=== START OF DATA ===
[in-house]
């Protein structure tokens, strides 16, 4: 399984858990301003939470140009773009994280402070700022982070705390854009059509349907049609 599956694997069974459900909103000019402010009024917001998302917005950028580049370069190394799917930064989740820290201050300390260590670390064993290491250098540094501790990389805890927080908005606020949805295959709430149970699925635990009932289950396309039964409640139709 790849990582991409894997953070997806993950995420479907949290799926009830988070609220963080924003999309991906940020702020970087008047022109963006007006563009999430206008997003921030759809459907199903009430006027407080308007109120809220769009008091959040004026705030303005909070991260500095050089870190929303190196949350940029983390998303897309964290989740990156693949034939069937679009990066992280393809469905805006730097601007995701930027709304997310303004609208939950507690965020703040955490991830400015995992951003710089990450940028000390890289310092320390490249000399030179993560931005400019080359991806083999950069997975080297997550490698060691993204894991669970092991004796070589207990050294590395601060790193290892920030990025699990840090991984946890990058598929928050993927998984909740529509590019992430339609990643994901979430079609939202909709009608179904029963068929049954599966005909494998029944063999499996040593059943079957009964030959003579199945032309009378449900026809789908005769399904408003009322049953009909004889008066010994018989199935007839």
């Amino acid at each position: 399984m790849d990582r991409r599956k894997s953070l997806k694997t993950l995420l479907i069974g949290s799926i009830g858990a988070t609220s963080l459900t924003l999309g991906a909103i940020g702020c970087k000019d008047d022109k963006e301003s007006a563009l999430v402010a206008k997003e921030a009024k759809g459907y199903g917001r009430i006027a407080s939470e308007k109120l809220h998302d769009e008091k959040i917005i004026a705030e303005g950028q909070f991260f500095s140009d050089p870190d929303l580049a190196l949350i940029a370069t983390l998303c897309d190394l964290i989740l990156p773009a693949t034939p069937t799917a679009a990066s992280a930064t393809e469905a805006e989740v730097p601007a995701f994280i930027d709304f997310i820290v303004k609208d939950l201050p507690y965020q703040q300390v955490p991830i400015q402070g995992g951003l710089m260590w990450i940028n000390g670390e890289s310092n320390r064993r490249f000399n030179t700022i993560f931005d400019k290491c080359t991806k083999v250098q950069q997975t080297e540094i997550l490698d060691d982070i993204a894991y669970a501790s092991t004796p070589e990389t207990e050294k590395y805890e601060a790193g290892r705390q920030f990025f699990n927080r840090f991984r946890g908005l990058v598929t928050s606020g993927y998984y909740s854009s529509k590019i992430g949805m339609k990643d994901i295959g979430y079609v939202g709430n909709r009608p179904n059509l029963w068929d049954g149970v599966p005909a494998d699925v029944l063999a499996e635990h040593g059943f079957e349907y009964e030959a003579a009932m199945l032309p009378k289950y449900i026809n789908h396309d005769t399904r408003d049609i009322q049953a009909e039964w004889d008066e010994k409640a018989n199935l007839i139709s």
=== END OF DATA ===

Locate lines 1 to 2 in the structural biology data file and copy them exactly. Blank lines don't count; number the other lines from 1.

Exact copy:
[in-house]
């Protein structure tokens, strides 16, 4: 399984858990301003939470140009773009994280402070700022982070705390854009059509349907049609 599956694997069974459900909103000019402010009024917001998302917005950028580049370069190394799917930064989740820290201050300390260590670390064993290491250098540094501790990389805890927080908005606020949805295959709430149970699925635990009932289950396309039964409640139709 790849990582991409894997953070997806993950995420479907949290799926009830988070609220963080924003999309991906940020702020970087008047022109963006007006563009999430206008997003921030759809459907199903009430006027407080308007109120809220769009008091959040004026705030303005909070991260500095050089870190929303190196949350940029983390998303897309964290989740990156693949034939069937679009990066992280393809469905805006730097601007995701930027709304997310303004609208939950507690965020703040955490991830400015995992951003710089990450940028000390890289310092320390490249000399030179993560931005400019080359991806083999950069997975080297997550490698060691993204894991669970092991004796070589207990050294590395601060790193290892920030990025699990840090991984946890990058598929928050993927998984909740529509590019992430339609990643994901979430079609939202909709009608179904029963068929049954599966005909494998029944063999499996040593059943079957009964030959003579199945032309009378449900026809789908005769399904408003009322049953009909004889008066010994018989199935007839």